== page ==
NBTI (Fig. 2) in 10 ml crystallization buffer. Crystals grew in
between 1 and 28 days.
2.2.1. QPT-2.5. 1 ml complex solution [0.043 mM GyrB27A56(GKdel) dimer, 0.167 mM 20-447T DNA duplex, 8.3 mM
QPT-1, 4.2 mM MnCl2) was mixed with 1 ml crystallization
buffer (11% PEG 5000 MME, 150 mM bis-tris pH 6.2). A
crystal was transferred into cryobuffer (5 mM QPT-1, 5%
DMSO, 14.25% glycerol, 19% PEG 5000 MME, 142.5 mM bis-


Srikannathasan et al. 

Figure 2
(a) Crystals of S. aureus GyrB27-A56(GKdel) with 20-12p-8 DNA and an
NBTI (GSK299423): hexagonal crystals (P61 form, about 50  50 
100 mm in size) growing from a large plate (about 500  200  20 mm).
(b) Crystals of S. aureus GyrB27-A56(GKdel) with 20-448T DNA and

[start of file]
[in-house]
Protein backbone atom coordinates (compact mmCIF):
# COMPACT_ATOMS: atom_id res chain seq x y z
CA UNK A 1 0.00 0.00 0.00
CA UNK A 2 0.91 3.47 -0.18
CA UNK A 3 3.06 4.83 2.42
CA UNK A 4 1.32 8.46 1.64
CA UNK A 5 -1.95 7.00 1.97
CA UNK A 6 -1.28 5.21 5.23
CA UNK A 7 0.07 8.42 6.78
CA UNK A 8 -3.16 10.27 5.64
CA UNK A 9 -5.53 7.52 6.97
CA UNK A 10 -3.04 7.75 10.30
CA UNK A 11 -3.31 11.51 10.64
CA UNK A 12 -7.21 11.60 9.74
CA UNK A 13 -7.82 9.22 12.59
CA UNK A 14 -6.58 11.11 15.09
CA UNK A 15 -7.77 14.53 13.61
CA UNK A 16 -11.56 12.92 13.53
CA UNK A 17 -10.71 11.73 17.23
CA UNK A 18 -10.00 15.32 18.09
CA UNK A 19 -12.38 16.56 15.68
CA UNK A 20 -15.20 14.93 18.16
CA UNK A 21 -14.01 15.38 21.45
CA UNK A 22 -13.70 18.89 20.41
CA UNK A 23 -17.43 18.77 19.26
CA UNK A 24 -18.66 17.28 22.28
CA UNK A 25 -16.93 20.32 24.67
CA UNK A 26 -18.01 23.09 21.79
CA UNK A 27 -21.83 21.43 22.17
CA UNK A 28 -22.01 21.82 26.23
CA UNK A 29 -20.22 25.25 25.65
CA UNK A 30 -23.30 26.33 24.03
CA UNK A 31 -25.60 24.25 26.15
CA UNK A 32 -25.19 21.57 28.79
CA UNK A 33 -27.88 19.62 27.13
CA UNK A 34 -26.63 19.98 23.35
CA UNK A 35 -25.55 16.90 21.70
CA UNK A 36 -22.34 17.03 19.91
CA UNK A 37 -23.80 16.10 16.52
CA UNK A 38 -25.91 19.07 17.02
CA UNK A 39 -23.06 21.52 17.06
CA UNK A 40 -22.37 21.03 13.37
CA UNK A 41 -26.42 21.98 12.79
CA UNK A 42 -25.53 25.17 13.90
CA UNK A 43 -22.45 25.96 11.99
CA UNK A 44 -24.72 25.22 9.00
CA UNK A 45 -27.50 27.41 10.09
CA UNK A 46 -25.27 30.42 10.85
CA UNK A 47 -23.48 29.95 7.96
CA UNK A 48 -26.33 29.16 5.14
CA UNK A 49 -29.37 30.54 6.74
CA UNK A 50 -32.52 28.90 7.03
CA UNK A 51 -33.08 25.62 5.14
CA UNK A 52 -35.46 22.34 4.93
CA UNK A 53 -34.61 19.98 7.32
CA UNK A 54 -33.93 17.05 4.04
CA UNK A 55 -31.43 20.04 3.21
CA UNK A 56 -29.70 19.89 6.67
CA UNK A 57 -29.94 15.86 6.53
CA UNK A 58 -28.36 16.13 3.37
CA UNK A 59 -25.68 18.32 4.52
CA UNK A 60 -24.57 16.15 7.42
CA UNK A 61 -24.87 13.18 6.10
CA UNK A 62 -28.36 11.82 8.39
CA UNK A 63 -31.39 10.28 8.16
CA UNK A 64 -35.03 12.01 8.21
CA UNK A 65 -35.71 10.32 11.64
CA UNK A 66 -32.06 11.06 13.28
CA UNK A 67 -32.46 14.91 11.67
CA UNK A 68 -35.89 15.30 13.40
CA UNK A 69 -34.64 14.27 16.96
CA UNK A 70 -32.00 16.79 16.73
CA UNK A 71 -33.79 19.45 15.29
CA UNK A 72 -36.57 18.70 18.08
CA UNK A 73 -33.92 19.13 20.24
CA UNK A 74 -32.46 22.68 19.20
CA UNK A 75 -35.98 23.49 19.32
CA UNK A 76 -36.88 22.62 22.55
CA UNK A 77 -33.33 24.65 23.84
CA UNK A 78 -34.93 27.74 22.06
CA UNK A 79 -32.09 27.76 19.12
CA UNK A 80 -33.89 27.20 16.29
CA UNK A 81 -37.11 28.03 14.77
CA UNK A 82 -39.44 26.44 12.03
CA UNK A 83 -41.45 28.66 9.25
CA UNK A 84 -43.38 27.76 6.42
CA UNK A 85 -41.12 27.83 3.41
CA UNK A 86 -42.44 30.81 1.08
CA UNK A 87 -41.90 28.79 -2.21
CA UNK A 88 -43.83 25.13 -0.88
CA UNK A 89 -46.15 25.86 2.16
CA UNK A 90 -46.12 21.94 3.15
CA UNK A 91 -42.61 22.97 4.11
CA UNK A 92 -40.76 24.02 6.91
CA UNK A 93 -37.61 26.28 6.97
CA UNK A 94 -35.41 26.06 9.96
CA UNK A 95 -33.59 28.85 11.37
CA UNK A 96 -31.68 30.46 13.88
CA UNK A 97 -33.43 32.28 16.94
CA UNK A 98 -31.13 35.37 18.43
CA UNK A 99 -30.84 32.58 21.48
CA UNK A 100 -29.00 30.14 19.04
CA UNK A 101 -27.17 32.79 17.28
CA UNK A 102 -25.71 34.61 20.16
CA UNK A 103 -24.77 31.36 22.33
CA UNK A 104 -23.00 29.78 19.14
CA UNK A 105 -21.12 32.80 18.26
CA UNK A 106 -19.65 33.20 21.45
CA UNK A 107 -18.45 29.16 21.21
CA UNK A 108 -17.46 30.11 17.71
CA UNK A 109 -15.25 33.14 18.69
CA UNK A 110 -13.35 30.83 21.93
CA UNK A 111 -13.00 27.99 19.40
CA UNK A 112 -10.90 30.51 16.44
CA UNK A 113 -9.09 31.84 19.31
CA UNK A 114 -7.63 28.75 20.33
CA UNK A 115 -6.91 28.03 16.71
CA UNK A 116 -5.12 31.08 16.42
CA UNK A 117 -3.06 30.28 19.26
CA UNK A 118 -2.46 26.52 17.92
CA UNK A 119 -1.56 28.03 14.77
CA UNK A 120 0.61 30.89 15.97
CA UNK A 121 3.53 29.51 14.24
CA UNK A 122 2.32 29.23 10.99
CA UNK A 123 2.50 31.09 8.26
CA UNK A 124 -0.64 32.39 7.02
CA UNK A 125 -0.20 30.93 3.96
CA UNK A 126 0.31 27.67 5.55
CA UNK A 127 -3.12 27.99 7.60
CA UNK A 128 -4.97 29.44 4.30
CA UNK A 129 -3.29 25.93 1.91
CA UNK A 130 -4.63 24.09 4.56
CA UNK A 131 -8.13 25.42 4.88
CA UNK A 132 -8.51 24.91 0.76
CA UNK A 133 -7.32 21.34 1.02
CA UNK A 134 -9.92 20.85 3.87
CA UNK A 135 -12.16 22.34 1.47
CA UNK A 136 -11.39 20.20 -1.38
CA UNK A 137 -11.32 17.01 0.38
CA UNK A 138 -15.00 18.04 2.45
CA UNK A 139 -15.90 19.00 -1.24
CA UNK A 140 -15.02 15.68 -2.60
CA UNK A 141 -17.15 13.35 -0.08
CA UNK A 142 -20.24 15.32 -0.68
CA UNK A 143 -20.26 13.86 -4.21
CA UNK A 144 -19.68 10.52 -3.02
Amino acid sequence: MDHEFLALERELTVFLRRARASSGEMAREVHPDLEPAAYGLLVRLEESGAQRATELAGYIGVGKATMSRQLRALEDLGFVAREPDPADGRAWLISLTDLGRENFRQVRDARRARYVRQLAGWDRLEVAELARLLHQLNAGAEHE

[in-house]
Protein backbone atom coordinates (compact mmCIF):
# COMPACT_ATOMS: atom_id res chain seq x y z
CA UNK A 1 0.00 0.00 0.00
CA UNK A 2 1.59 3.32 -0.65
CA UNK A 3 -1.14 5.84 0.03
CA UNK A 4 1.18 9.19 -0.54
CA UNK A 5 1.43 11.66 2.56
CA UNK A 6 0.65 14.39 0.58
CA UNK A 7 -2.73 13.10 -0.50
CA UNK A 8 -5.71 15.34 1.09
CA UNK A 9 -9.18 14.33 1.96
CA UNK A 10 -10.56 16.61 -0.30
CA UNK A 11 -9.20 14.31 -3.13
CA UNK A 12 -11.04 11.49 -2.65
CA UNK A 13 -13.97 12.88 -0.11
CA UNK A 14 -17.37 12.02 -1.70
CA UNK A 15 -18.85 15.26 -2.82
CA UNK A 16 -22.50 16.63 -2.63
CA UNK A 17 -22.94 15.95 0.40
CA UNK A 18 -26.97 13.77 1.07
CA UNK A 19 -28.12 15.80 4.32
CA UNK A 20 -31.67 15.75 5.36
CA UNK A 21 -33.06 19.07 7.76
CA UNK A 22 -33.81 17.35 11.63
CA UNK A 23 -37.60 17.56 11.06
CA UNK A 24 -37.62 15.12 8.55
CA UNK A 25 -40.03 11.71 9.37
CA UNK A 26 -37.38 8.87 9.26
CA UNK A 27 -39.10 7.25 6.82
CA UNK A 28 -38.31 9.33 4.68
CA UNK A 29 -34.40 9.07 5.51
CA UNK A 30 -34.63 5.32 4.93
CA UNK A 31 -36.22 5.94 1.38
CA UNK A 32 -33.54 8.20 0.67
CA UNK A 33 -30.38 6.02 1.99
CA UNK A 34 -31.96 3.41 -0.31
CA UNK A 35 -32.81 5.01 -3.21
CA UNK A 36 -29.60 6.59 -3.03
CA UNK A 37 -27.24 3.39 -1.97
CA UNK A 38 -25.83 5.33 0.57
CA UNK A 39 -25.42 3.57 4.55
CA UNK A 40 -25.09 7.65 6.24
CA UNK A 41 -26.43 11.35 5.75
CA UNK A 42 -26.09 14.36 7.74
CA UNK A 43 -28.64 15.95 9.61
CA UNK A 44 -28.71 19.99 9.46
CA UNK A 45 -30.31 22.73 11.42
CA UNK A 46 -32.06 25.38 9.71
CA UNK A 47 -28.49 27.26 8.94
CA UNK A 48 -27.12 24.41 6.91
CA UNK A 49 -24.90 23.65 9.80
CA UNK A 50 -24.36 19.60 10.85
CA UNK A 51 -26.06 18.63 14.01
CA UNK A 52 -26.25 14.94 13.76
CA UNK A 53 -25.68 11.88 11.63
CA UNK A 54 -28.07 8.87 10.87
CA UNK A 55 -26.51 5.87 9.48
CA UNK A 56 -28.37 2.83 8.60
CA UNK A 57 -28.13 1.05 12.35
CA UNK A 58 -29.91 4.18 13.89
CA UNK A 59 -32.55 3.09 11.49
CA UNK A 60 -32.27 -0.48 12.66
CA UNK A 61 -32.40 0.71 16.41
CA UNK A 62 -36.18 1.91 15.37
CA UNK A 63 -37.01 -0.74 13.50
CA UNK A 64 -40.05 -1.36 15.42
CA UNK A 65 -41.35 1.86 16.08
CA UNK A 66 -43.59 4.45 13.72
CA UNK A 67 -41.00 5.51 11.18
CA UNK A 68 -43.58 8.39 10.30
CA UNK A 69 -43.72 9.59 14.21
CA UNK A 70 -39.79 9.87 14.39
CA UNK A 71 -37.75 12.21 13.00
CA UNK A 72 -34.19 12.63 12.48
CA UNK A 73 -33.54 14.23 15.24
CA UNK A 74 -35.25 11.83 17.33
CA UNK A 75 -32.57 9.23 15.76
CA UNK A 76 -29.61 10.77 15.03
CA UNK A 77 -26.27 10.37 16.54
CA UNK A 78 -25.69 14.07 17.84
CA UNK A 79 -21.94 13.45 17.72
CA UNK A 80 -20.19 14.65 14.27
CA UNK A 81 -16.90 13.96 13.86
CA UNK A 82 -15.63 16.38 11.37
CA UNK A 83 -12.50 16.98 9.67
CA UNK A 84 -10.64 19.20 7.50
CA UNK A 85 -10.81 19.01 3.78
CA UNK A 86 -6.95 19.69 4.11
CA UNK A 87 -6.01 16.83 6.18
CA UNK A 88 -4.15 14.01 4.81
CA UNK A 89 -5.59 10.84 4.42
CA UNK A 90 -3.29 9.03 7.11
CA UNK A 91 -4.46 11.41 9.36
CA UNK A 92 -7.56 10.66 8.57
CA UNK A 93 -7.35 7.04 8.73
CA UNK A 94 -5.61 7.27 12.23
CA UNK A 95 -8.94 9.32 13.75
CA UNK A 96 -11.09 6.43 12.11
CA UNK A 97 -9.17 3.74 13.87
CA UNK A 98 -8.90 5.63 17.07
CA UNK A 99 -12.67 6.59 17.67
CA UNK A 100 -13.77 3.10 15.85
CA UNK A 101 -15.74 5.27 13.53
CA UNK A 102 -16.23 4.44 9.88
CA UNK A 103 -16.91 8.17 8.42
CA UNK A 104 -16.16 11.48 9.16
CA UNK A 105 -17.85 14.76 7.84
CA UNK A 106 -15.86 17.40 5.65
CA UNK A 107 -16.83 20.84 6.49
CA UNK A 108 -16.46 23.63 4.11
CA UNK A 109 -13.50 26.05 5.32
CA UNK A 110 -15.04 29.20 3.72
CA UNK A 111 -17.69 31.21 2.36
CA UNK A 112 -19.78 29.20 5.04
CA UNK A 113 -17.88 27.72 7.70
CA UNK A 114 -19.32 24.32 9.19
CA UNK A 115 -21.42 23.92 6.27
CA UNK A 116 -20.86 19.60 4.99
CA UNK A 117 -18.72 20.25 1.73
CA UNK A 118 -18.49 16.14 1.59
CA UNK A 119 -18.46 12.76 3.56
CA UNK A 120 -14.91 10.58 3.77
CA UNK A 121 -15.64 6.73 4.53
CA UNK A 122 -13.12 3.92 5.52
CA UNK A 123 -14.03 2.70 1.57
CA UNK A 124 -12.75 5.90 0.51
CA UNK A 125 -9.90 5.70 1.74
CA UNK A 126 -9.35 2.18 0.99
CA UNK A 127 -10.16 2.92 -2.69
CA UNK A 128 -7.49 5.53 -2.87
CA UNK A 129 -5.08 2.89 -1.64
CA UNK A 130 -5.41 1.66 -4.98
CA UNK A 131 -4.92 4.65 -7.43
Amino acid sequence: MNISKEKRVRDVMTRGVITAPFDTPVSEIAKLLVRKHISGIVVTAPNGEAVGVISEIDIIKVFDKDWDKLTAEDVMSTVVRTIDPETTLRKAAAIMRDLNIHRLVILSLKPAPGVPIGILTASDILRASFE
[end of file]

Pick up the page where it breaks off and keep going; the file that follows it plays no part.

moxifloxacin (0.9 ml protein solution + 2.4 ml well solution) grew with a
plate-like morphology (about 100  50  15 mm in size).

Covalent DNA-cleavage complexes of DNA gyrase

Acta Cryst. (2015). F71, 1242–1246

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mixed with 1.8 ml crystallization buffer (8% PEG 5000 MME,
90 mM bis-tris pH 6.2). A crystal was transferred into cryobuffer (15% glycerol, 13.3% DMSO, 6.7 mM moxifloxacin,
16.7 mM MgCl2, 7.7% PEG 5000 MME, 77 mM bis-tris pH
6.2) before cooling in liquid nitrogen for data collection.
2.2.6. Binary complex (no compound). 1 ml complex
solution [0.033 mM GyrB27-A56(GKdel/Tyr123Phe) dimer,
0.138 mM DNA duplex, 4.3 mM MnCl2] was mixed with 1 ml
crystallization buffer (11% PEG 5000 MME, 150 mM bis-tris
pH 6.2). A crystal was transferred into cryobuffer (12%
glycerol, 15% PEG 5000 MME, 170 mM bis-tris pH 6.2)
before cooling in liquid nitrogen for data collection.

2.3. Data processing and structure solution

Data sets were collected from single cooled crystals as
shown in Table 1. Data were processed, scaled and merged
with either (i) HKL and SCALEPACK (Minor et al., 2006)